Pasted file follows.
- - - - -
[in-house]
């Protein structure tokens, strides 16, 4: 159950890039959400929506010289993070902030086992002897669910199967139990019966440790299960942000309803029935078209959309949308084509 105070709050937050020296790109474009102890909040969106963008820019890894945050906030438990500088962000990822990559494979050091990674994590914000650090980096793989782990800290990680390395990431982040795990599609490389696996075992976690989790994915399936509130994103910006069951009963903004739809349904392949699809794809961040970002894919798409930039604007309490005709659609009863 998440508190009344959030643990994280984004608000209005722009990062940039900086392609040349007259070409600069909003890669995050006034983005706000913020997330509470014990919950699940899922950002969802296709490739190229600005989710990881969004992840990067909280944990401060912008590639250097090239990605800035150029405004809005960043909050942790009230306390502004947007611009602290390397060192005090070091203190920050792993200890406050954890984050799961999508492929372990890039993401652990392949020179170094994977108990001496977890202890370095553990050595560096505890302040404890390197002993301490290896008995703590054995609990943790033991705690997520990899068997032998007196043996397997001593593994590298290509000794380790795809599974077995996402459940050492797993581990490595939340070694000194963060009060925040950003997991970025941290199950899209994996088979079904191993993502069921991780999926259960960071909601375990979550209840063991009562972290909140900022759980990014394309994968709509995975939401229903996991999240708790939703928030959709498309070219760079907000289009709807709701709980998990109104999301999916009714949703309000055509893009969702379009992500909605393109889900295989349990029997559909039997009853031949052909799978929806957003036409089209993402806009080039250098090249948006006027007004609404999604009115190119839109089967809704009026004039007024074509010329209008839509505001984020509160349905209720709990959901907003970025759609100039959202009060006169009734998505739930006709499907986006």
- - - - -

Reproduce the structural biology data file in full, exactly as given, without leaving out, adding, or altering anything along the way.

[in-house]
């Protein structure tokens, strides 16, 4: 159950890039959400929506010289993070902030086992002897669910199967139990019966440790299960942000309803029935078209959309949308084509 105070709050937050020296790109474009102890909040969106963008820019890894945050906030438990500088962000990822990559494979050091990674994590914000650090980096793989782990800290990680390395990431982040795990599609490389696996075992976690989790994915399936509130994103910006069951009963903004739809349904392949699809794809961040970002894919798409930039604007309490005709659609009863 998440508190009344959030643990994280984004608000209005722009990062940039900086392609040349007259070409600069909003890669995050006034983005706000913020997330509470014990919950699940899922950002969802296709490739190229600005989710990881969004992840990067909280944990401060912008590639250097090239990605800035150029405004809005960043909050942790009230306390502004947007611009602290390397060192005090070091203190920050792993200890406050954890984050799961999508492929372990890039993401652990392949020179170094994977108990001496977890202890370095553990050595560096505890302040404890390197002993301490290896008995703590054995609990943790033991705690997520990899068997032998007196043996397997001593593994590298290509000794380790795809599974077995996402459940050492797993581990490595939340070694000194963060009060925040950003997991970025941290199950899209994996088979079904191993993502069921991780999926259960960071909601375990979550209840063991009562972290909140900022759980990014394309994968709509995975939401229903996991999240708790939703928030959709498309070219760079907000289009709807709701709980998990109104999301999916009714949703309000055509893009969702379009992500909605393109889900295989349990029997559909039997009853031949052909799978929806957003036409089209993402806009080039250098090249948006006027007004609404999604009115190119839109089967809704009026004039007024074509010329209008839509505001984020509160349905209720709990959901907003970025759609100039959202009060006169009734998505739930006709499907986006």